Sep 26, 2012

“What am I supposed to do now?”

I believe the Alzheimer's caregiver challenge is about thinking and concentration. Trying to introduce activities that help the deeply forgetful think and concentrate. Not to remember, but how not to forget.


By Bob DeMarco
Alzheimer's Reading Room

What to do in the Alzheimer's care and dementia care environment.
This week we have two interesting articles.

The first by Marie Marley, How Long Should an Alzheimer’s Patient Sit on a Chair? And What Should He Do Next? In the article Marie's lovable Romanian soulmate Ed asks, “What should I do now? And then goes on to say, “I don’t know what to want.”

The second an article by Pamela R. Kelley, If Only I Could Clone Myself. In this article Pamela's mother Audrey asks, “What am I supposed to do now?”

I wondered to myself, I wonder how many Alzheimer's caregivers have asked themselves,

What am I supposed to do now?


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Both articles sent me back to a time when I thought to myself, we have to get out of this cave. It seemed to me at the time like Dotty and I were living in a cave.

I concluded that is was time for us to start "living our life" -- again. At that time I was completely absorbed in trying to figure out, What can I do? What should I do? I finally concluded that "we" had to do something.

On the Alzheimer's Reading Room we have hundreds of articles from caregivers about "what they did do".

Life maps, puzzles, games, creating memories, riding in the car, even an article about how one caregiver set up a shop in a room in her home so her mother could go shopping. Shop she did for hours on end.

I came to believe that what I needed to do with Dotty were the kinds of activities that would keep her mind working, or would bring a smile to her face.

As I mention on Alzheimer's Speaks radio yesterday, I was more focused on helping my mother how "not to forget". I was not very focused in on her memory loss even thought I could see her memory deteriorating.

I believe the Alzheimer's caregiver challenge is about thinking and concentration. Trying to introduce activities that help the deeply forgetful think and concentrate.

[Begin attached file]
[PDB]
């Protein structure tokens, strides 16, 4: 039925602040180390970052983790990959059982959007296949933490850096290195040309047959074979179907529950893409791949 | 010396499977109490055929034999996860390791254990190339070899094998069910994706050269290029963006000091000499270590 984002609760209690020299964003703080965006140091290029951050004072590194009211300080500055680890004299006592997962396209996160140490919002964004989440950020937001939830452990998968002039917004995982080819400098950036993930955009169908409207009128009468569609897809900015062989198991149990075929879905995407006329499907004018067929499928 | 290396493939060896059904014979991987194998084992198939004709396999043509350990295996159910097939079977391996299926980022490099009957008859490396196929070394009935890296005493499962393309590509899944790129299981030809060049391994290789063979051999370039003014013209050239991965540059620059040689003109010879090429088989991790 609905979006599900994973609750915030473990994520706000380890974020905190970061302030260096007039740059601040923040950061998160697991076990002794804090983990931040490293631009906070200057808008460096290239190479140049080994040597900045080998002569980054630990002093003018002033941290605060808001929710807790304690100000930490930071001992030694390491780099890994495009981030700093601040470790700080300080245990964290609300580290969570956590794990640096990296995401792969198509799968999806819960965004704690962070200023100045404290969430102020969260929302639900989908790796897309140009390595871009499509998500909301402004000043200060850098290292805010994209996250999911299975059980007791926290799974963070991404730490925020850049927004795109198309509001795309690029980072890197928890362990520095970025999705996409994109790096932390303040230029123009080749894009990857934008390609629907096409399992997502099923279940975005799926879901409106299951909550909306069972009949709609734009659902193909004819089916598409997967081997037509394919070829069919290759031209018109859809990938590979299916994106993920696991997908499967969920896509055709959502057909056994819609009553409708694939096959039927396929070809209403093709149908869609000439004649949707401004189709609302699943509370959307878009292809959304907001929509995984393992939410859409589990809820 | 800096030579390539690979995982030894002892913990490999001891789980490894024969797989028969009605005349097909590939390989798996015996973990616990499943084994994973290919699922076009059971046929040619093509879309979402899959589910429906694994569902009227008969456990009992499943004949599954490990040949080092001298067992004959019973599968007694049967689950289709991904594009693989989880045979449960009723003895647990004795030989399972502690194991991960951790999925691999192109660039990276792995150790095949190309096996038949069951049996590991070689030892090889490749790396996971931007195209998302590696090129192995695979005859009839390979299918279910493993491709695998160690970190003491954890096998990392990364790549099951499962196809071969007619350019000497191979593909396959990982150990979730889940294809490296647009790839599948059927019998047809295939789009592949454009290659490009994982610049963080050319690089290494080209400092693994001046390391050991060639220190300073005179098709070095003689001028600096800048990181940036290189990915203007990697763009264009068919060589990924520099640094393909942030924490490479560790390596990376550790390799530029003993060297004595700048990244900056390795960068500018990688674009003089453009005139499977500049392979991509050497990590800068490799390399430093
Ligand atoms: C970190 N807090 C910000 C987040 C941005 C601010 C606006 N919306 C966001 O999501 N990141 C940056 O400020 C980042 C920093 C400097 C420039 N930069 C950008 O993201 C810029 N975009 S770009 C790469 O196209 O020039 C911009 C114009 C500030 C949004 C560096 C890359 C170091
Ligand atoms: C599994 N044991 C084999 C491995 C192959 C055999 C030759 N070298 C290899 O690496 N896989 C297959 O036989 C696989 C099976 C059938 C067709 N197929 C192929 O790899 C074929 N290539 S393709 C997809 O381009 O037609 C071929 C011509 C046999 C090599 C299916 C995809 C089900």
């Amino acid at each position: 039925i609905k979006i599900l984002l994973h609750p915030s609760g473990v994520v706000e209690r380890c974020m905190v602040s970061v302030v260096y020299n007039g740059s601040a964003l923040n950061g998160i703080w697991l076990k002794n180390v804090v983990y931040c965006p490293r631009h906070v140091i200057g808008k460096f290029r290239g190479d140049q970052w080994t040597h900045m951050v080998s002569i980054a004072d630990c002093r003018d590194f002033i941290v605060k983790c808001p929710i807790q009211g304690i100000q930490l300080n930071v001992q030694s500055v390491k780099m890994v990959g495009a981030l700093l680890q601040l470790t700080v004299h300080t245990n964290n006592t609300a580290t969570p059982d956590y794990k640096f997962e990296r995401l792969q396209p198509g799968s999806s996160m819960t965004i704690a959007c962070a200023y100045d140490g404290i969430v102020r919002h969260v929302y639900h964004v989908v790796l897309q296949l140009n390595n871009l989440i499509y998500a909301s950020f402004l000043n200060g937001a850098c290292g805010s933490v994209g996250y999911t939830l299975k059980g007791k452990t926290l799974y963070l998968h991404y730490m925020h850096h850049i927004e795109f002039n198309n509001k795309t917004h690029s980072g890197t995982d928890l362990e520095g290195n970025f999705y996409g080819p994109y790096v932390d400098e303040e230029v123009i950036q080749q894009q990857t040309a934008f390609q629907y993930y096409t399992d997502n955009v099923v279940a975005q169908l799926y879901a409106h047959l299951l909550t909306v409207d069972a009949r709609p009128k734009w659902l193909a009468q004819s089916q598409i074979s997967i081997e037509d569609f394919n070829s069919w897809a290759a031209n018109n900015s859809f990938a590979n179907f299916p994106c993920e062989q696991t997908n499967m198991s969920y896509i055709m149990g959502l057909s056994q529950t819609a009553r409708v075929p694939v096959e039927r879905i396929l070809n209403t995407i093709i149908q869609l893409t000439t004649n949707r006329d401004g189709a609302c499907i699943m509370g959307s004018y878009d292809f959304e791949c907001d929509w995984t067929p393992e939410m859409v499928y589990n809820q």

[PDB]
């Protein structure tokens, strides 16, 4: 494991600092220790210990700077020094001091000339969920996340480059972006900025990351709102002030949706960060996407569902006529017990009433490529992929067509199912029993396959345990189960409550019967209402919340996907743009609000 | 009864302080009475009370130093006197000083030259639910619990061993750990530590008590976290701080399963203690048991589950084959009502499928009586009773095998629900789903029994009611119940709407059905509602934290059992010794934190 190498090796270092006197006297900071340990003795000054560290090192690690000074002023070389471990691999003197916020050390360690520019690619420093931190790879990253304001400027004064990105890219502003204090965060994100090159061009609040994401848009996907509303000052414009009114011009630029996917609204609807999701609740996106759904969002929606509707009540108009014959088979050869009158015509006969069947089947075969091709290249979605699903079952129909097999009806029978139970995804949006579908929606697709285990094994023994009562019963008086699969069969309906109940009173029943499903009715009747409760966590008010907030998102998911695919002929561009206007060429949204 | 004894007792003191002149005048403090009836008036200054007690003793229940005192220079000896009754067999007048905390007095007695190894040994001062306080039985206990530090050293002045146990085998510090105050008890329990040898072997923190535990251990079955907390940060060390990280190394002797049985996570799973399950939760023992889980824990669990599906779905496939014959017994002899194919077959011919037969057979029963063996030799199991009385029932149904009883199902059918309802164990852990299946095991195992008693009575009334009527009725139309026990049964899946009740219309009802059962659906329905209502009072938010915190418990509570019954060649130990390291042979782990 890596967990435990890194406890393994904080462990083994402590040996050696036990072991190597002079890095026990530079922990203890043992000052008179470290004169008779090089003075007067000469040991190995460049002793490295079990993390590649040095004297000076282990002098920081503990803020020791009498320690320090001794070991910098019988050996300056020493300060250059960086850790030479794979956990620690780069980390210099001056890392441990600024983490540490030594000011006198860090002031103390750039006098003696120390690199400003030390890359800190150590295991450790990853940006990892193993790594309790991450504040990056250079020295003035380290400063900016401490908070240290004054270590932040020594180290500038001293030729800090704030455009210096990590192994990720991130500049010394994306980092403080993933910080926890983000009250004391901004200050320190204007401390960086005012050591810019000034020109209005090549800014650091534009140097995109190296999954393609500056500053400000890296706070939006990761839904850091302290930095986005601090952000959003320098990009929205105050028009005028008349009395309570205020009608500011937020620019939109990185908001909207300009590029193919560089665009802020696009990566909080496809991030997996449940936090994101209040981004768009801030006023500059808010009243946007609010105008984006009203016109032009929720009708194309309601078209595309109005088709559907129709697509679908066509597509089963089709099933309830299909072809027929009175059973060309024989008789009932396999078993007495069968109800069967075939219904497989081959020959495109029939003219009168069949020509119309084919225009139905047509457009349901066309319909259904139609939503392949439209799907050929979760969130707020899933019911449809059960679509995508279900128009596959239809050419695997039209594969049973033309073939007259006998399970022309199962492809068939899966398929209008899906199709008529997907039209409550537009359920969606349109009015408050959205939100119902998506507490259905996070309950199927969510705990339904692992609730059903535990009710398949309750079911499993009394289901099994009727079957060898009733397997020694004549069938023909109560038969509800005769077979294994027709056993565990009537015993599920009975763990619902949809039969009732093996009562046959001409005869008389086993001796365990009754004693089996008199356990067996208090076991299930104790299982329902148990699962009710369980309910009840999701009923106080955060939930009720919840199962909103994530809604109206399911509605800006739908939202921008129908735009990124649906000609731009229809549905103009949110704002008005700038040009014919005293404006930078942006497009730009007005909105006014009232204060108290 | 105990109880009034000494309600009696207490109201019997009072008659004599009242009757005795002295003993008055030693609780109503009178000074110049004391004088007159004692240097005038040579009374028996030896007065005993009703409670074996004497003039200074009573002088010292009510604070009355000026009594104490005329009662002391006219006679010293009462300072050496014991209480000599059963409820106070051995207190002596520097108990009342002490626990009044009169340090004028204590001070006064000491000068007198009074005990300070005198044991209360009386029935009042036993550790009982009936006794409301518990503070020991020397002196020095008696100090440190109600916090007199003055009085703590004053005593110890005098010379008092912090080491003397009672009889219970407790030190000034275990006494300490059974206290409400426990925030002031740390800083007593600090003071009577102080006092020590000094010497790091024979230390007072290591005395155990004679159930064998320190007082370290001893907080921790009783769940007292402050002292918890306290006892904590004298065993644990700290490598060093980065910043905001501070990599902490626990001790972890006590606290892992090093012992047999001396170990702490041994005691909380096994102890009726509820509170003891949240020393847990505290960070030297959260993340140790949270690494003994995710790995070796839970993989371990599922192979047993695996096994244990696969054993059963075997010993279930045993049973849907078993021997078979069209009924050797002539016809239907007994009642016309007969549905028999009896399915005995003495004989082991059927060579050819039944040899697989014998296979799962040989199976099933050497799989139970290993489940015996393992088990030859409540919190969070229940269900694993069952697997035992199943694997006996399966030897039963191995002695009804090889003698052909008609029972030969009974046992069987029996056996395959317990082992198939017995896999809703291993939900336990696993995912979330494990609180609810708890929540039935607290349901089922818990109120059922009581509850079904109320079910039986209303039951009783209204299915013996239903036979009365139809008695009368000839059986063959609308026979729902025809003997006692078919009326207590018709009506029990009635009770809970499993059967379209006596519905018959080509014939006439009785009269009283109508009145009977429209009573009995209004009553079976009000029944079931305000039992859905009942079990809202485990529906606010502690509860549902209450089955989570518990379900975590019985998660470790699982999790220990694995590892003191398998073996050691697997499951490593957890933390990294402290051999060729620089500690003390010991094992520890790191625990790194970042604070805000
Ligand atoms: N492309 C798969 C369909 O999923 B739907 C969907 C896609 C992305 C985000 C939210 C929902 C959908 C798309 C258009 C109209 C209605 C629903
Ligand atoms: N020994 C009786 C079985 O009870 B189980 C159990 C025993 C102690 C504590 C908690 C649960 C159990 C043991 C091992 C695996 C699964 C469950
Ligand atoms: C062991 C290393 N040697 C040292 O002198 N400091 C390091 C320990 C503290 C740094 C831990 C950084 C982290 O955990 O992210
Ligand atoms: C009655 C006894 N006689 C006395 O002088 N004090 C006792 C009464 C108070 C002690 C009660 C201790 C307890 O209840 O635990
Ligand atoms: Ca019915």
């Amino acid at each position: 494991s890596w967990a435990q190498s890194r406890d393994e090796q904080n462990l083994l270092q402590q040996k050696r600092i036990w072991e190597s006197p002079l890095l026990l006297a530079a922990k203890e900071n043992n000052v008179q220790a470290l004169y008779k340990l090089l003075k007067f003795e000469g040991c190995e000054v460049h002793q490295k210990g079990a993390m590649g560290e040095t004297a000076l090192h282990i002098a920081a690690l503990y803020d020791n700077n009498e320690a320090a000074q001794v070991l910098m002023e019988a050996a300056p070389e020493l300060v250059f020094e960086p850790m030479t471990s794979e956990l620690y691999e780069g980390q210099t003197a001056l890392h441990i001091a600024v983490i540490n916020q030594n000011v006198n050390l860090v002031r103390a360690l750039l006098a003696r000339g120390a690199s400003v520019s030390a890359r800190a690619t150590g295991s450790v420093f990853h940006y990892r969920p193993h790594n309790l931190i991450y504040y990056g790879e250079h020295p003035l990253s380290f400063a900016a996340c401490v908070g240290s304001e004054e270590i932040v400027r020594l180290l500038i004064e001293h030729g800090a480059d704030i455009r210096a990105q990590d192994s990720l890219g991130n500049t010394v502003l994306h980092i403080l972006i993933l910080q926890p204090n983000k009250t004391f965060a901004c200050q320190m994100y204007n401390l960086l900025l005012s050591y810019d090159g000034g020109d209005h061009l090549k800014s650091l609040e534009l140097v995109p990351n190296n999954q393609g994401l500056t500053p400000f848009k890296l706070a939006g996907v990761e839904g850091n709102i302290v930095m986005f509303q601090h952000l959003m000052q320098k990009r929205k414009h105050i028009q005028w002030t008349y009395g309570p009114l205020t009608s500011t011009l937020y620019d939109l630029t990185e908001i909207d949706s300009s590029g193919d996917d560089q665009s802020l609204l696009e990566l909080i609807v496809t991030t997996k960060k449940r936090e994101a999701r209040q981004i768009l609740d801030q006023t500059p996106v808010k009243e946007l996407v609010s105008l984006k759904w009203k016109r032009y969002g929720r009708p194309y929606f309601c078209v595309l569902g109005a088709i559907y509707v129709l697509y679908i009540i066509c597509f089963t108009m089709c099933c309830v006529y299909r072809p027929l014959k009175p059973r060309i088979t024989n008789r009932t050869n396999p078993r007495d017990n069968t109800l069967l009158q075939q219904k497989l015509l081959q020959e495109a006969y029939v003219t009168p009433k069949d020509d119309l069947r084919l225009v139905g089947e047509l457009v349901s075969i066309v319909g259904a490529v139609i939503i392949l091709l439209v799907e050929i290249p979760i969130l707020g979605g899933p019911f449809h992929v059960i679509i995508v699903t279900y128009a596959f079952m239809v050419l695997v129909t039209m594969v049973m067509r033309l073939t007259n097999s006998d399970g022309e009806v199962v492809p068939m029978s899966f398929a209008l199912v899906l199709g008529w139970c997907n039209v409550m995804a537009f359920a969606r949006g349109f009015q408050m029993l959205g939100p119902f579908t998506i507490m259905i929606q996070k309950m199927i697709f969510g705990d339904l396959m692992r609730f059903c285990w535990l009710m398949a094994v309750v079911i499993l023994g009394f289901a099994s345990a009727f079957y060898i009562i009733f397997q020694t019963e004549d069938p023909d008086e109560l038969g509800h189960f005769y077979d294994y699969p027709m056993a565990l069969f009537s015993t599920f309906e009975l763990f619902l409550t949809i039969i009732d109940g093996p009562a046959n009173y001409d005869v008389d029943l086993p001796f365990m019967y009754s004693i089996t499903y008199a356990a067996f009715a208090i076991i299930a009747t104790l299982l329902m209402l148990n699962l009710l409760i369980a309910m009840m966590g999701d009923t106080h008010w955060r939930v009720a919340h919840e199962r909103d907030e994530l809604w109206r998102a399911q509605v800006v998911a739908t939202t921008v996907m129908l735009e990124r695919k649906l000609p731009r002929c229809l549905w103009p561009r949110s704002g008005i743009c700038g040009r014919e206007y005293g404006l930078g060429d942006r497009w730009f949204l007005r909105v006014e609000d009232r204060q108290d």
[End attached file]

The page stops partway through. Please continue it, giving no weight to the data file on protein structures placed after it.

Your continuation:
Not to remember, but how not to forget.

I worked very hard on keeping Dotty reading. Reading the newspaper and reading books. She continued to read and she continued to speak, full sentences. She could real aloud to me until near the very end.

Dotty always read the newspaper, read books, and did the crossword puzzle in the paper. So I helped her do it. I didn't want her to forget how to do it. She didn't.

I introduced Harvey into the equation. A stroke of luck. Harvey became Dotty's best friend. He kept Dotty talking. He kept her smiling.

It seemed to me while reading Marie's and Pamela's articles that both Ed and Audrey wanted to keep doing. It also seemed to me like they trusted the judgement of  their life link.

Trust is one of the most important elements in effective caregiving. The key to overcoming fear, confusion, and challenging behavior.

As caregiver we are guides. Life links. The One.

What should we do? What, should, we do?


Bob DeMarco is the Founder of the Alzheimer's Reading Room and an Alzheimer's caregiver. The ARR knowledge base contains more than 3,811 articles with more than 306,100 links on the Internet. Bob lives in Delray Beach, FL.

The Alzheimer's Reading Room (ARR) offers a searchable Knowledge Base that contains over 5,000 articles about Alzheimer's disease.

This intellectual capital is offered free of charge and is available to the entire Alzheimer's community Worldwide via the ARR website.